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What we're reading

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A few picks from AFSC staff this week:

“Meet the Guatemalan refugees who’ve been hiding in an Austin church to escape deportation,” by Casey Tolan, Fusion

Congregations across the country are taking action to stop deportations and keep families together.

“According to a memorandum released in 2011, arrests or searches are only allowed at sensitive locations if there is “immediate need for enforcement action,” such as a dangerous felon on the run. In the last two years, churches around the country have taken advantage of this policy to shelter undocumented immigrants and Central American refugees who face deportation. The Sanctuary Movement, a network of advocacy groups, has organized 13 churches to accept 16 immigrants since May 2014. It’s a grassroots response to soaring deportation numbers under President Obama, who has deported more immigrants than any other president.”

For more on AFSC’s role in the sanctuary movement, check out this story on how AFSC and the Metro Denver Sanctuary Coalition helped one man stay with his family.


“We Need A Decolonized, Not A ‘Diverse,’ Education,” by Zoé Samudzi, Harlot

Harlot’s Zoé Samudzi offers an important critique of the politics underlying calls for “diversity,” rather than a decentering of oppressive systems, within education: “The inclusion of marginalized identities and experiences without decentering dominant narratives is an understanding of diversity that leaves oppressive structures intact, and in fact, insulates them from criticism. Diversity is very frequently the linchpin of liberal racism in education, and inclusivity becomes functionally useless if we do not also exclude via decentering violent normativities positioned as normal.”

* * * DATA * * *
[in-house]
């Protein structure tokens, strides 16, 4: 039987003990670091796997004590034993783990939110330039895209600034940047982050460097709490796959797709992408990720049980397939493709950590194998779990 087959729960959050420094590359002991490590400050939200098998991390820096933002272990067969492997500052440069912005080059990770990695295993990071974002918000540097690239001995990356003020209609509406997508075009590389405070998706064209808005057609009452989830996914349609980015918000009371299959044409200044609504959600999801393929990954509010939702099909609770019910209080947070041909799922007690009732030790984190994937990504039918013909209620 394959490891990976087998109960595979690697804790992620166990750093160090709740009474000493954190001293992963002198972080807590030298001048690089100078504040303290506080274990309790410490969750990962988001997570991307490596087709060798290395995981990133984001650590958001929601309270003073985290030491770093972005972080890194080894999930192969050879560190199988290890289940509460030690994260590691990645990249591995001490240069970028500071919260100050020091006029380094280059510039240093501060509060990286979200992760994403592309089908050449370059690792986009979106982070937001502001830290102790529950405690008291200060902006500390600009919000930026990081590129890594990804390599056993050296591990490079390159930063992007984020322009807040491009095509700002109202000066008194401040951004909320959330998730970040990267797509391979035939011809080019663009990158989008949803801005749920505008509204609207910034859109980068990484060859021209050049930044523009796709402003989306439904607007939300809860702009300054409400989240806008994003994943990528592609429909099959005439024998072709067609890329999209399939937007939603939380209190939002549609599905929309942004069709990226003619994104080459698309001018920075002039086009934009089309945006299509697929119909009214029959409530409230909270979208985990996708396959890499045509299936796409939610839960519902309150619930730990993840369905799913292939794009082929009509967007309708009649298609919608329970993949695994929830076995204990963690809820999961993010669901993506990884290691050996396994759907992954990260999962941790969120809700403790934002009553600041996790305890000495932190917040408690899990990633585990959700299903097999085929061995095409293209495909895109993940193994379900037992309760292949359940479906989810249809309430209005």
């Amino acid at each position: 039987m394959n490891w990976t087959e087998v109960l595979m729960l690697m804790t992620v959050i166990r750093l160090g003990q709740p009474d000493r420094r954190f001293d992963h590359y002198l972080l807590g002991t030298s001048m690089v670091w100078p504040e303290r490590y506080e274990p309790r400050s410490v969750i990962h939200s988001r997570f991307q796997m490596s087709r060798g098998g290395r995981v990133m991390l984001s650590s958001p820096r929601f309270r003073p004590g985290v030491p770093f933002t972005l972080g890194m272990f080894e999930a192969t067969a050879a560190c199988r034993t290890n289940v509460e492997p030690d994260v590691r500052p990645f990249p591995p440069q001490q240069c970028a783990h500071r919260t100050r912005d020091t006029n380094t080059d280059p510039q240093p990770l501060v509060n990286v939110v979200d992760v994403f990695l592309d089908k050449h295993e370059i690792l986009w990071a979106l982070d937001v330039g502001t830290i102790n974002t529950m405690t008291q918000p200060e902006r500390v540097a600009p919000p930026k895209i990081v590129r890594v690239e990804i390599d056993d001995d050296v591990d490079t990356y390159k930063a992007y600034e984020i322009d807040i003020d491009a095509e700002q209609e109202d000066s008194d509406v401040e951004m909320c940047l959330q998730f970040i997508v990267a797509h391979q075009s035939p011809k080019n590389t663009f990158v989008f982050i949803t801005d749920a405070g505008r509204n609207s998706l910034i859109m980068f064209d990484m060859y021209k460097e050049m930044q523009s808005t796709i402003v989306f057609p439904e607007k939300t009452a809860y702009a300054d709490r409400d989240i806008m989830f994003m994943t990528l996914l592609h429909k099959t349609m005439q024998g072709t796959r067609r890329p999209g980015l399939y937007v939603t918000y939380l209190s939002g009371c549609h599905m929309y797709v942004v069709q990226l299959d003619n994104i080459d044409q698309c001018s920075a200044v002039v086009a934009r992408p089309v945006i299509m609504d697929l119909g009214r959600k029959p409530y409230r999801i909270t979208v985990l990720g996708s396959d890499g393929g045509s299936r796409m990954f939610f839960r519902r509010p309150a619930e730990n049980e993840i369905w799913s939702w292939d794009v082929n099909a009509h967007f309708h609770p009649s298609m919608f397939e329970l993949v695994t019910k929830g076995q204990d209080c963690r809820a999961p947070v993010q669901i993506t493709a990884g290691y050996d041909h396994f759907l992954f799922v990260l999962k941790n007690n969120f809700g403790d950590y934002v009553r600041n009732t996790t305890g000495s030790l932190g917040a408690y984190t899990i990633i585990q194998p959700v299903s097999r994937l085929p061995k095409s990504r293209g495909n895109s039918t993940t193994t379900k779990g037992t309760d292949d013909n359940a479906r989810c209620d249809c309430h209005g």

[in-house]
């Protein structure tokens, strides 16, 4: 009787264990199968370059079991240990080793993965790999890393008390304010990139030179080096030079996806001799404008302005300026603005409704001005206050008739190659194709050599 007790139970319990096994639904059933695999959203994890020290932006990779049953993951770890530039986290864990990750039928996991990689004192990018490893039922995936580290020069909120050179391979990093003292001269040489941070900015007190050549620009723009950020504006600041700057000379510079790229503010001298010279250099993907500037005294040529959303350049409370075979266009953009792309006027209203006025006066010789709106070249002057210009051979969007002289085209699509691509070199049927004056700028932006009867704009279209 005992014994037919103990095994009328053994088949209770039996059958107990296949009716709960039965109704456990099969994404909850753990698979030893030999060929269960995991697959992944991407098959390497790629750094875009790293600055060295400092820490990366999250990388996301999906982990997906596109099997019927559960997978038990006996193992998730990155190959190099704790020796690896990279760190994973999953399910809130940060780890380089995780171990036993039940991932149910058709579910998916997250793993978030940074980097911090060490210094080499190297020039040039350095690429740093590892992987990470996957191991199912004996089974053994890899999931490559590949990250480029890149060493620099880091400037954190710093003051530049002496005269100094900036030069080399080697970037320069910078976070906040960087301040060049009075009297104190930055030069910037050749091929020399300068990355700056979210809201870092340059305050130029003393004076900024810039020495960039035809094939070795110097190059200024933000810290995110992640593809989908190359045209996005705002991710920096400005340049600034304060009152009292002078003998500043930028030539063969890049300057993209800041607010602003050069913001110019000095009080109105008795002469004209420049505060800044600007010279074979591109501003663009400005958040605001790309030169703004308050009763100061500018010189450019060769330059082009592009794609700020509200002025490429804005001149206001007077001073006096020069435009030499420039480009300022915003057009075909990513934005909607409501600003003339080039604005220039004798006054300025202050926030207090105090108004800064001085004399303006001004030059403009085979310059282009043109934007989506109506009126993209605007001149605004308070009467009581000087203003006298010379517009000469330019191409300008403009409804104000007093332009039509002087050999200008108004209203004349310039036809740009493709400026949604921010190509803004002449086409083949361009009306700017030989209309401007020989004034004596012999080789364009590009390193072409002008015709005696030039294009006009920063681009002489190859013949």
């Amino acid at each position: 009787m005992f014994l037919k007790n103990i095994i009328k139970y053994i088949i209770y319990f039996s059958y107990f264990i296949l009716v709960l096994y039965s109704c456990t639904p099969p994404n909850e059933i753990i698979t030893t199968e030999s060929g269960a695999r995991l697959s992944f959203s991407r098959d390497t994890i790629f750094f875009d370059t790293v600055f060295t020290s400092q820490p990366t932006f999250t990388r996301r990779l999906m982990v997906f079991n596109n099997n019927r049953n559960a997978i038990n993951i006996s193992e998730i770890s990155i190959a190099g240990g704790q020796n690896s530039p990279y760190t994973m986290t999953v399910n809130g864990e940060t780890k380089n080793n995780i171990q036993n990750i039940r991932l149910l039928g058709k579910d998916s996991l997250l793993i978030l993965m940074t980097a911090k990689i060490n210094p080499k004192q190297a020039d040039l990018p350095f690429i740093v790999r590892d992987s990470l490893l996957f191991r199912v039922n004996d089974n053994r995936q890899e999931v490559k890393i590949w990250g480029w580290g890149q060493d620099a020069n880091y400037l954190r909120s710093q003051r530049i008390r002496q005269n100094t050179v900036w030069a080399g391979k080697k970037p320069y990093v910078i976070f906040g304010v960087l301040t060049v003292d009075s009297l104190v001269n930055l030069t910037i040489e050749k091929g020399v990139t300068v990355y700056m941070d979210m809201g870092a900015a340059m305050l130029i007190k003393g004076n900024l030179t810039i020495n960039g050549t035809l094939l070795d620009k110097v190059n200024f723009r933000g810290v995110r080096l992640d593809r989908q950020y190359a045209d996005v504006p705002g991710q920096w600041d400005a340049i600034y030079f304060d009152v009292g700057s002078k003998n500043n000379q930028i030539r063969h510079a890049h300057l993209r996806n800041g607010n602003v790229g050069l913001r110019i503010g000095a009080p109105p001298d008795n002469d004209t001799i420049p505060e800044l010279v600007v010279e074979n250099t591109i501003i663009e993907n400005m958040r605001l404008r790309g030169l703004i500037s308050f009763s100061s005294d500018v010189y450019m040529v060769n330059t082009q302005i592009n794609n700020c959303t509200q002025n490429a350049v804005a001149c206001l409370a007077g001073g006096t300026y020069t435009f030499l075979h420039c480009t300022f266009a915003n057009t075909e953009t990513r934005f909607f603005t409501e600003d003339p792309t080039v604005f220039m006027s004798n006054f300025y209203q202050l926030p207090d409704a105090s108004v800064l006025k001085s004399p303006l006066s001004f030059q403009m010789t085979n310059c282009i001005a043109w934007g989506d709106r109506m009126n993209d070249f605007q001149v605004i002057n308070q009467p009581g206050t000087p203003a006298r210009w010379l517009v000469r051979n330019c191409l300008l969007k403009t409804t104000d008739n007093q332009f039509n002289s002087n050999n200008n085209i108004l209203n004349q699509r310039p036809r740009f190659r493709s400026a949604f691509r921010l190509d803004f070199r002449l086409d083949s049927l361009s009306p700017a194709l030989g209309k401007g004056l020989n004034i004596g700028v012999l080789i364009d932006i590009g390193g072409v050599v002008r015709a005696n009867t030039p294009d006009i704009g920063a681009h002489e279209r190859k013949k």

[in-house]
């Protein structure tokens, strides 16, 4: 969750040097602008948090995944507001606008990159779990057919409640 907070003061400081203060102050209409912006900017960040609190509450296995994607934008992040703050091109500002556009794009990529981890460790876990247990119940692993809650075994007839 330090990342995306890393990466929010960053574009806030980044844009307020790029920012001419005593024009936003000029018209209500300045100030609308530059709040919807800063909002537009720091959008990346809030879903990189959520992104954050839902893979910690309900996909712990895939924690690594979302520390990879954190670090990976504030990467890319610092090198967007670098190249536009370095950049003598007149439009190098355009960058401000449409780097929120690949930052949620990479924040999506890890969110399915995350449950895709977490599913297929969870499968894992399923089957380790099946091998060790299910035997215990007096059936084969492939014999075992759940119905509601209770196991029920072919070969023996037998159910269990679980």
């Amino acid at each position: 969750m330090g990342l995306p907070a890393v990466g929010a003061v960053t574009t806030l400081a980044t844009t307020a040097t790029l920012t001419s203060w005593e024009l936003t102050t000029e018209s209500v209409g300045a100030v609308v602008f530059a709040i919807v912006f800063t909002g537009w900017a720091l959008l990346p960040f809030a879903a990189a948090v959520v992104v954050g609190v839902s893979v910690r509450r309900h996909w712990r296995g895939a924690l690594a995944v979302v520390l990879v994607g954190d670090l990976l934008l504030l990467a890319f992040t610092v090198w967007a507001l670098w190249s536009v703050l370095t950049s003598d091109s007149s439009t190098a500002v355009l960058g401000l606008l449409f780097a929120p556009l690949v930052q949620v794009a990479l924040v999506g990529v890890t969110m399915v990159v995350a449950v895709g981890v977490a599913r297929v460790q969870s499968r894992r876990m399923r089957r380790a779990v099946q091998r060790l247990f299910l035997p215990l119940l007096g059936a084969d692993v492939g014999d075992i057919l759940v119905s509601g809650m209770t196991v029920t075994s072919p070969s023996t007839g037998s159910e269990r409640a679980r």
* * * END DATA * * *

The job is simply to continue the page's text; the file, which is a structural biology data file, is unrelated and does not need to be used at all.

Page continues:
“Gutting Habeas Corpus,” by Liliana Segura, The Intercept

While the Clintons have recently come under fire for the Crime Bill, a lesser-known law—the Anti-Terrorism and Effective Death Penalty Act (AEDPA)—from the same time period has also led to mass incarceration and mass detention of immigrants.

“If the Clintons have not been forced to defend AEDPA, it’s partly because neither the law nor its shared history with the crime bill is well understood. AEDPA’s dizzying provisions—from harsh immigration policies to toughened federal sentencing—were certainly a hasty response to terrorism.

"But the law was also the product of an administration that long before the Oklahoma attack had abandoned its party’s core principles on criminal justice, deciding instead to wield crime policy as political weapon. After the Republicans seized control of Congress in the historic 1994 midterm elections, the Clinton White House sought to double down on its law-and-order image in advance of the 1996 presidential race. In the short term, it was a winning political strategy for Clinton. In the long term, it would help pave the way to one of the worst laws of his presidency.”